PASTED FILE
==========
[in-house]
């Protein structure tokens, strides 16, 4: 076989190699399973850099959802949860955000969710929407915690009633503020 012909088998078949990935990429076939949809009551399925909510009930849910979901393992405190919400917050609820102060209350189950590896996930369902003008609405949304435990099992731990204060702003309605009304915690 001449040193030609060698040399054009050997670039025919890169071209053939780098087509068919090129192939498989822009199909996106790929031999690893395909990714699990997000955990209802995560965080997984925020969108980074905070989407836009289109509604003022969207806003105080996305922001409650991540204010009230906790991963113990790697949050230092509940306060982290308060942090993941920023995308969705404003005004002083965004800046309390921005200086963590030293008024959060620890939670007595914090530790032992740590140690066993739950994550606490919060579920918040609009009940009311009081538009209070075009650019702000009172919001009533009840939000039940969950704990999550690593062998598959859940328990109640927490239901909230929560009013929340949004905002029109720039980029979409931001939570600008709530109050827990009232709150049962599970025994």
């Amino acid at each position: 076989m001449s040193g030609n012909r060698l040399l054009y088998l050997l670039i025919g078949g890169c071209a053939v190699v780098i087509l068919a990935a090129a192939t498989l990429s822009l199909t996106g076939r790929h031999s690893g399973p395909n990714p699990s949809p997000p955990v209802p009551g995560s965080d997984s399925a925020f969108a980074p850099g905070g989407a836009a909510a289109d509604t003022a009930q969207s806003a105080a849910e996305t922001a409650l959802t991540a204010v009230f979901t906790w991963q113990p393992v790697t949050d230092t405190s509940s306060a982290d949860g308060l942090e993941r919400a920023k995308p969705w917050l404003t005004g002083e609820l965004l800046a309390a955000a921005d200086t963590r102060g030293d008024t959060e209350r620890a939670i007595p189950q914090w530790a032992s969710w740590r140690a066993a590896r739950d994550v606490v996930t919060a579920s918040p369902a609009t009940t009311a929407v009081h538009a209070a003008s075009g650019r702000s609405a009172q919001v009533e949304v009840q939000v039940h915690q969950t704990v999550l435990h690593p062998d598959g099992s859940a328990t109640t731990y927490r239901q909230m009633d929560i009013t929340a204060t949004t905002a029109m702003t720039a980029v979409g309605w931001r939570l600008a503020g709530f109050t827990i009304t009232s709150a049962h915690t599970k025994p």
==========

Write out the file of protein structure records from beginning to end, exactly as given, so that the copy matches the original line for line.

[in-house]
């Protein structure tokens, strides 16, 4: 076989190699399973850099959802949860955000969710929407915690009633503020 012909088998078949990935990429076939949809009551399925909510009930849910979901393992405190919400917050609820102060209350189950590896996930369902003008609405949304435990099992731990204060702003309605009304915690 001449040193030609060698040399054009050997670039025919890169071209053939780098087509068919090129192939498989822009199909996106790929031999690893395909990714699990997000955990209802995560965080997984925020969108980074905070989407836009289109509604003022969207806003105080996305922001409650991540204010009230906790991963113990790697949050230092509940306060982290308060942090993941920023995308969705404003005004002083965004800046309390921005200086963590030293008024959060620890939670007595914090530790032992740590140690066993739950994550606490919060579920918040609009009940009311009081538009209070075009650019702000009172919001009533009840939000039940969950704990999550690593062998598959859940328990109640927490239901909230929560009013929340949004905002029109720039980029979409931001939570600008709530109050827990009232709150049962599970025994």
């Amino acid at each position: 076989m001449s040193g030609n012909r060698l040399l054009y088998l050997l670039i025919g078949g890169c071209a053939v190699v780098i087509l068919a990935a090129a192939t498989l990429s822009l199909t996106g076939r790929h031999s690893g399973p395909n990714p699990s949809p997000p955990v209802p009551g995560s965080d997984s399925a925020f969108a980074p850099g905070g989407a836009a909510a289109d509604t003022a009930q969207s806003a105080a849910e996305t922001a409650l959802t991540a204010v009230f979901t906790w991963q113990p393992v790697t949050d230092t405190s509940s306060a982290d949860g308060l942090e993941r919400a920023k995308p969705w917050l404003t005004g002083e609820l965004l800046a309390a955000a921005d200086t963590r102060g030293d008024t959060e209350r620890a939670i007595p189950q914090w530790a032992s969710w740590r140690a066993a590896r739950d994550v606490v996930t919060a579920s918040p369902a609009t009940t009311a929407v009081h538009a209070a003008s075009g650019r702000s609405a009172q919001v009533e949304v009840q939000v039940h915690q969950t704990v999550l435990h690593p062998d598959g099992s859940a328990t109640t731990y927490r239901q909230m009633d929560i009013t929340a204060t949004t905002a029109m702003t720039a980029v979409g309605w931001r939570l600008a503020g709530f109050t827990i009304t009232s709150a049962h915690t599970k025994p």